New York State Task Force on the Life and Law Releases Recommendations for Research with Human Subjects Who Lack Consent Capacity

The New York State Task Force on Life and the Law (Task Force) was charged by the New York State Department of Health (NYSDOH) with analyzing the legal and ethical implications of involving adults in research who do not have the capacity to consent to participate. This report responds to appeals from Institutional Review Boards (IRBs), investigators, and research institutions seeking guidance from NYSDOH and the Task Force on the issue.

The Task Force's efforts included the distribution of a survey to approximately 300 New York-based IRB chairs and members requesting information about their institutions' practices, if any, for conducting research involving the cognitively impaired, and their views on the regulatory landscape. Survey responses provided a detailed and useful qualitative account of research practices in New York, and indicated a need for guidelines to ensure consistently ethical research practices.

About the New York State Task Force on Life and the Law

Established in 1985 by Governor Mario Cuomo, the New York State Task Force on Life and the Law consists of approximately 23 Governor-appointed experts who volunteer their time to assist the State in developing public policy on issues arising at the interface of medicine, law, and ethics. Chaired by New York State's Commissioner of Health, the Task Force is comprised of leaders in the fields of religion, philosophy, law, medicine, nursing, and bioethics. The Task Force has produced influential reports on cutting-edge bioethics issues, including the withholding and withdrawing of life-sustaining treatment, assisted reproductive technologies, organ transplantation, dietary supplements, assisted suicide, genetic testing, and the allocation of ventilators in an influenza pandemic.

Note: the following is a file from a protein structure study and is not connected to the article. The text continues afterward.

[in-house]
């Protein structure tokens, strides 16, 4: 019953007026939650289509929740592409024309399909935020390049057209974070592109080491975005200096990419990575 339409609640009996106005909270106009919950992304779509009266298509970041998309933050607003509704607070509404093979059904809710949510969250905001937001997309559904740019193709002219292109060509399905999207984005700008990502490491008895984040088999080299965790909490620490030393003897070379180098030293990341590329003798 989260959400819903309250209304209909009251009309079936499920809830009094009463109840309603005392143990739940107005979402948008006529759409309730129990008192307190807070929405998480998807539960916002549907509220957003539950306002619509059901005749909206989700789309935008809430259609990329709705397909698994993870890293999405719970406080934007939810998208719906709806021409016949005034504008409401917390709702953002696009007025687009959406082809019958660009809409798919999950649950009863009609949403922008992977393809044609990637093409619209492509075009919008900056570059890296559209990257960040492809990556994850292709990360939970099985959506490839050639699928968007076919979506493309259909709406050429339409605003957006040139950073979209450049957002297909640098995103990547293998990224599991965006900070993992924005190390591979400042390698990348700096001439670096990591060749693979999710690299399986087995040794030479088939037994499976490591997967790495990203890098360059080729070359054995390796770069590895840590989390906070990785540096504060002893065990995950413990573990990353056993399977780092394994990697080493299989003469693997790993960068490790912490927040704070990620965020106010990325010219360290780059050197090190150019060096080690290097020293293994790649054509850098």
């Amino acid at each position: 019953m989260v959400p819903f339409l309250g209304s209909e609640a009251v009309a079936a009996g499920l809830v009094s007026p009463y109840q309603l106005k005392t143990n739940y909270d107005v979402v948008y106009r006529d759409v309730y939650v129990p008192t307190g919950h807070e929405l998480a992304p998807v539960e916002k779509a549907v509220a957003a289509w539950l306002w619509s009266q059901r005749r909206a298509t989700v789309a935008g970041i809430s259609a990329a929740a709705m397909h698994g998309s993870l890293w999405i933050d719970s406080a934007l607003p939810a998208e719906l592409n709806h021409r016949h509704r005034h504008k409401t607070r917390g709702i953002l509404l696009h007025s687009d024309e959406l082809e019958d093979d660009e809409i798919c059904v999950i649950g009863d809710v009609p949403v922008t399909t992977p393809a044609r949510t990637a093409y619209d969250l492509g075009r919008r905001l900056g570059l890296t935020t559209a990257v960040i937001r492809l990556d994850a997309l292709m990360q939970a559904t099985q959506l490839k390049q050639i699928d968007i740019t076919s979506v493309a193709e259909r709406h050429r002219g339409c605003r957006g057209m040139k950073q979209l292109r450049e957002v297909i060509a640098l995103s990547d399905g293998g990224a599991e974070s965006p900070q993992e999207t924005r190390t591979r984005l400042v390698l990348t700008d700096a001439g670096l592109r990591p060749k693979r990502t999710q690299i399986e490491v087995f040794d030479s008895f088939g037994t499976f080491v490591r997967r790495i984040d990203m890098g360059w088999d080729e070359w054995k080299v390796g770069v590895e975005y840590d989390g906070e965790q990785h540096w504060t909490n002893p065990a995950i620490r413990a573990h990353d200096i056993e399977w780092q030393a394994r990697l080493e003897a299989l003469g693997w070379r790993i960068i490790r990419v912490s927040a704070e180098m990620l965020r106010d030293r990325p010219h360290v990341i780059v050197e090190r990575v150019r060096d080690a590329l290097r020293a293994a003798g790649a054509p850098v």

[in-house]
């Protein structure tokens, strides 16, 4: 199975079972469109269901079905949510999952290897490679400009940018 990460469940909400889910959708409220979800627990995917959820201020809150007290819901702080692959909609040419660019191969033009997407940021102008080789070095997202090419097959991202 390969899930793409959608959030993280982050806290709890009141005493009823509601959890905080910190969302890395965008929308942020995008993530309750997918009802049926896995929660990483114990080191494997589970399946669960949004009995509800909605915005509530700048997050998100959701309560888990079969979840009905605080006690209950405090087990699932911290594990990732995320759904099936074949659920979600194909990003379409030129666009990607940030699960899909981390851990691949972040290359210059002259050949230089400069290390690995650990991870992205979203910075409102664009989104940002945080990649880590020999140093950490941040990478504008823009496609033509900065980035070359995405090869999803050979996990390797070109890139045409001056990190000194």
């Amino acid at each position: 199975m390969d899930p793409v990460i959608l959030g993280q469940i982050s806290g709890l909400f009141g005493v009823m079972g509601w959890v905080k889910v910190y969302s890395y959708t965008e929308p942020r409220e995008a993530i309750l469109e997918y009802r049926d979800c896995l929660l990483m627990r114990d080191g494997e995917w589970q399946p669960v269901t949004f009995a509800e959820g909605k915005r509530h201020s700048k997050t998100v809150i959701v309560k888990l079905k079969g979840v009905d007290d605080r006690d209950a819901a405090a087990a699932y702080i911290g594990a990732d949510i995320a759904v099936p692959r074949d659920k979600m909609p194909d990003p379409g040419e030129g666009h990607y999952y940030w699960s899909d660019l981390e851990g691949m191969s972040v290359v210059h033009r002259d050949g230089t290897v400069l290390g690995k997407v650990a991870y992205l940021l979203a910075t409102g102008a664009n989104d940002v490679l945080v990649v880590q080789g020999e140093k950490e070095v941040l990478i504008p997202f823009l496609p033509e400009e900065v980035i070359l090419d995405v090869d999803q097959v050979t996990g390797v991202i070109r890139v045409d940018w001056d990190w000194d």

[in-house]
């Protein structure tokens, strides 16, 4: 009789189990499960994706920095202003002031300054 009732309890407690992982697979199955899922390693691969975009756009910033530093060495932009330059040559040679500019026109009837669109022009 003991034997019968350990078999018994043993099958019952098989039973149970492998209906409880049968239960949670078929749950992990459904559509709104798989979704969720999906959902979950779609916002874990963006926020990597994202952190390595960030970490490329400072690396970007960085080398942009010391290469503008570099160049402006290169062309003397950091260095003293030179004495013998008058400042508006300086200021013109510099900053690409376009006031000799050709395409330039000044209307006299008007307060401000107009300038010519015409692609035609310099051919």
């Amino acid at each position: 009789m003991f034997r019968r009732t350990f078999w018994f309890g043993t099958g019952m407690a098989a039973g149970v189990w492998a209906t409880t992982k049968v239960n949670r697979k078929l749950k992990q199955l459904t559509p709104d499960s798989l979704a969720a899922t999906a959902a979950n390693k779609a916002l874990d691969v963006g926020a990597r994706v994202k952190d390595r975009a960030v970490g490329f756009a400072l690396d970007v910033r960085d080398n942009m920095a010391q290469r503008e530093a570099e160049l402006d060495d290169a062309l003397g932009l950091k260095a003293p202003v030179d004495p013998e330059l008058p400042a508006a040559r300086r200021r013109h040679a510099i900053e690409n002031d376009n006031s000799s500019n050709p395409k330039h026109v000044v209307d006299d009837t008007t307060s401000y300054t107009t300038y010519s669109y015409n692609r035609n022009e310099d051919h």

Numerous Task Force recommendations have been adopted as legislation or regulation in New York and have impacted greatly the delivery of health care in the State, including those related to the determination of death, do-not-resuscitate (DNR) orders, health care proxies, organ and tissue transplantation, genetic testing, assisted reproductive technology, surrogate parenting, and palliative care. In addition, other states, including Georgia, Illinois, Massachusetts, and Vermont, have embraced the Task Force's recommendations as models for legislation. In 2010, the State Legislature passed the Family Health Care Decisions Act (FHCDA), which establishes a statutory framework for surrogate consent to health care for patients who lack decision-making capacity, and was modeled on the Task Force's report, When Others Must Choose: Deciding for Patients Without Capacity. More recently, the New York State Legislature amended the FHCDA to authorize surrogate decision-making for hospice care, based on a recommendation by the Task Force.

The Task Force's reports have been cited in a number of seminal federal and state court decisions. The United States Supreme Court's 1997 opinions of Washington v. Glucksberg and Vacco v. Quill referred to the Task Force's report on physician-assisted suicide more than thirty times. Task Force reports on reproductive technology have also been incorporated into court decisions. In Webster v. Reproductive Health Services, the United States Court of Appeals for the Eighth Circuit relied on a Task Force report on fetal extrauterine survivability. The California Supreme Court quoted significantly the Task Force's report on surrogate parenting in Johnson v. Calvert. In the New York Court of Appeals decision of Kass v. Kass, a landmark case regarding the custody of frozen embryos created prior to the couple's divorce, the opinion drew on a report by the Task Force on assisted reproductive technology.

The Task Force's members and staff frequently serve as speakers at professional conferences and organizations, including the American Society of Law, Medicine and Ethics, the New York Academy of Medicine, the White House Conference on Aging and Developmental Disabilities, the New York City Health and Hospitals Corporation, the American Medical Association, the American Society for Bioethics and Humanities, Public Responsibility in Medicine and Research, the Institute of Medicine, and New York City, State, and American Bar Associations, among others.